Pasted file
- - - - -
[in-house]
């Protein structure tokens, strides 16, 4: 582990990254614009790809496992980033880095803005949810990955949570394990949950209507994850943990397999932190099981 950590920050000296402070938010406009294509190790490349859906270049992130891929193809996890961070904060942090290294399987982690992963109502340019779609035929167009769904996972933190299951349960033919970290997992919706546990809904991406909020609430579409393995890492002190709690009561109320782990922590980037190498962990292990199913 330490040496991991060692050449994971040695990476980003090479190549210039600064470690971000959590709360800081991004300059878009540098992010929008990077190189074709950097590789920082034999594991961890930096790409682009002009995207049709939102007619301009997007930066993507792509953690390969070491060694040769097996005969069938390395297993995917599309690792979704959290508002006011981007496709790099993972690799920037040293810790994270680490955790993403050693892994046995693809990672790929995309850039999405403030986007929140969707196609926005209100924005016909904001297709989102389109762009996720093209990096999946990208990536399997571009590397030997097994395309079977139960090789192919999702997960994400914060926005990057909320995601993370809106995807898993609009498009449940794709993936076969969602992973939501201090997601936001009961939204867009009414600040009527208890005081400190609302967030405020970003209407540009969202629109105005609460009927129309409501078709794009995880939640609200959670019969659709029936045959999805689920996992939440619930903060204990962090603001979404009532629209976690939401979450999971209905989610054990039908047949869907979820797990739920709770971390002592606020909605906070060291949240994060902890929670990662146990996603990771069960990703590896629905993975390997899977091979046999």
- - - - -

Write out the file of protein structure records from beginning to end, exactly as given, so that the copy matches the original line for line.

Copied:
[in-house]
């Protein structure tokens, strides 16, 4: 582990990254614009790809496992980033880095803005949810990955949570394990949950209507994850943990397999932190099981 950590920050000296402070938010406009294509190790490349859906270049992130891929193809996890961070904060942090290294399987982690992963109502340019779609035929167009769904996972933190299951349960033919970290997992919706546990809904991406909020609430579409393995890492002190709690009561109320782990922590980037190498962990292990199913 330490040496991991060692050449994971040695990476980003090479190549210039600064470690971000959590709360800081991004300059878009540098992010929008990077190189074709950097590789920082034999594991961890930096790409682009002009995207049709939102007619301009997007930066993507792509953690390969070491060694040769097996005969069938390395297993995917599309690792979704959290508002006011981007496709790099993972690799920037040293810790994270680490955790993403050693892994046995693809990672790929995309850039999405403030986007929140969707196609926005209100924005016909904001297709989102389109762009996720093209990096999946990208990536399997571009590397030997097994395309079977139960090789192919999702997960994400914060926005990057909320995601993370809106995807898993609009498009449940794709993936076969969602992973939501201090997601936001009961939204867009009414600040009527208890005081400190609302967030405020970003209407540009969202629109105005609460009927129309409501078709794009995880939640609200959670019969659709029936045959999805689920996992939440619930903060204990962090603001979404009532629209976690939401979450999971209905989610054990039908047949869907979820797990739920709770971390002592606020909605906070060291949240994060902890929670990662146990996603990771069960990703590896629905993975390997899977091979046999």